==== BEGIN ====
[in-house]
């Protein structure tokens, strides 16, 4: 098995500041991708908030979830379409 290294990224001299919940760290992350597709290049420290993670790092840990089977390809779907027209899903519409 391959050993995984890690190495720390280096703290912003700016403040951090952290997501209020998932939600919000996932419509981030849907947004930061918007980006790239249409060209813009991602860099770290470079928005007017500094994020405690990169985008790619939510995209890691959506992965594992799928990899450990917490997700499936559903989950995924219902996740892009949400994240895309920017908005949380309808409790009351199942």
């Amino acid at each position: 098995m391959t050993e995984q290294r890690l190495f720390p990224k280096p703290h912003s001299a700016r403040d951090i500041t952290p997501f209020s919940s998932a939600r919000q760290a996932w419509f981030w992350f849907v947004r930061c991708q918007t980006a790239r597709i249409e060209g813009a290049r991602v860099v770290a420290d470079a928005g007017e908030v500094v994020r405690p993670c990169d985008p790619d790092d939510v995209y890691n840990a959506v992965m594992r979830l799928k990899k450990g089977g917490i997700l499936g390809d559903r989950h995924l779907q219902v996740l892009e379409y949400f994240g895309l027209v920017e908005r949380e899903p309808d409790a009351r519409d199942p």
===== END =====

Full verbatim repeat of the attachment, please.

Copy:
[in-house]
């Protein structure tokens, strides 16, 4: 098995500041991708908030979830379409 290294990224001299919940760290992350597709290049420290993670790092840990089977390809779907027209899903519409 391959050993995984890690190495720390280096703290912003700016403040951090952290997501209020998932939600919000996932419509981030849907947004930061918007980006790239249409060209813009991602860099770290470079928005007017500094994020405690990169985008790619939510995209890691959506992965594992799928990899450990917490997700499936559903989950995924219902996740892009949400994240895309920017908005949380309808409790009351199942």
């Amino acid at each position: 098995m391959t050993e995984q290294r890690l190495f720390p990224k280096p703290h912003s001299a700016r403040d951090i500041t952290p997501f209020s919940s998932a939600r919000q760290a996932w419509f981030w992350f849907v947004r930061c991708q918007t980006a790239r597709i249409e060209g813009a290049r991602v860099v770290a420290d470079a928005g007017e908030v500094v994020r405690p993670c990169d985008p790619d790092d939510v995209y890691n840990a959506v992965m594992r979830l799928k990899k450990g089977g917490i997700l499936g390809d559903r989950h995924l779907q219902v996740l892009e379409y949400f994240g895309l027209v920017e908005r949380e899903p309808d409790a009351r519409d199942p």